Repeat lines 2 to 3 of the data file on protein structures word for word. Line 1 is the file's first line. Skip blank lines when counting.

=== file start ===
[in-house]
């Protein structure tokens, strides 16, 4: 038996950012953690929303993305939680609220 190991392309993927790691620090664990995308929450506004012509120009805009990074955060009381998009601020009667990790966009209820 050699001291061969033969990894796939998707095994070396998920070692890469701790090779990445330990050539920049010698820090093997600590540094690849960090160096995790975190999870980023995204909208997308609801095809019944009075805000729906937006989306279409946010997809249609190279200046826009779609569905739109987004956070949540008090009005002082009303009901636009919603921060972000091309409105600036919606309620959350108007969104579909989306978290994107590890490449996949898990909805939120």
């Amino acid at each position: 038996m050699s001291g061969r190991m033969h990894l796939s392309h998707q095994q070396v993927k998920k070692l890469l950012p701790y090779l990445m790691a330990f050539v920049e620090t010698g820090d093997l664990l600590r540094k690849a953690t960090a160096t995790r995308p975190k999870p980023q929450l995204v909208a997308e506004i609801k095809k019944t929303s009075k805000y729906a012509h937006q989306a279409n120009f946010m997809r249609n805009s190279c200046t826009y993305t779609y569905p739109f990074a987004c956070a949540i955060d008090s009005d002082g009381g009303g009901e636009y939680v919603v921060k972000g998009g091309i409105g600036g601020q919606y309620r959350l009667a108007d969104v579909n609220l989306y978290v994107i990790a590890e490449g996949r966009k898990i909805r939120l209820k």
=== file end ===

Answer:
């Protein structure tokens, strides 16, 4: 038996950012953690929303993305939680609220 190991392309993927790691620090664990995308929450506004012509120009805009990074955060009381998009601020009667990790966009209820 050699001291061969033969990894796939998707095994070396998920070692890469701790090779990445330990050539920049010698820090093997600590540094690849960090160096995790975190999870980023995204909208997308609801095809019944009075805000729906937006989306279409946010997809249609190279200046826009779609569905739109987004956070949540008090009005002082009303009901636009919603921060972000091309409105600036919606309620959350108007969104579909989306978290994107590890490449996949898990909805939120």
């Amino acid at each position: 038996m050699s001291g061969r190991m033969h990894l796939s392309h998707q095994q070396v993927k998920k070692l890469l950012p701790y090779l990445m790691a330990f050539v920049e620090t010698g820090d093997l664990l600590r540094k690849a953690t960090a160096t995790r995308p975190k999870p980023q929450l995204v909208a997308e506004i609801k095809k019944t929303s009075k805000y729906a012509h937006q989306a279409n120009f946010m997809r249609n805009s190279c200046t826009y993305t779609y569905p739109f990074a987004c956070a949540i955060d008090s009005d002082g009381g009303g009901e636009y939680v919603v921060k972000g998009g091309i409105g600036g601020q919606y309620r959350l009667a108007d969104v579909n609220l989306y978290v994107i990790a590890e490449g996949r966009k898990i909805r939120l209820k």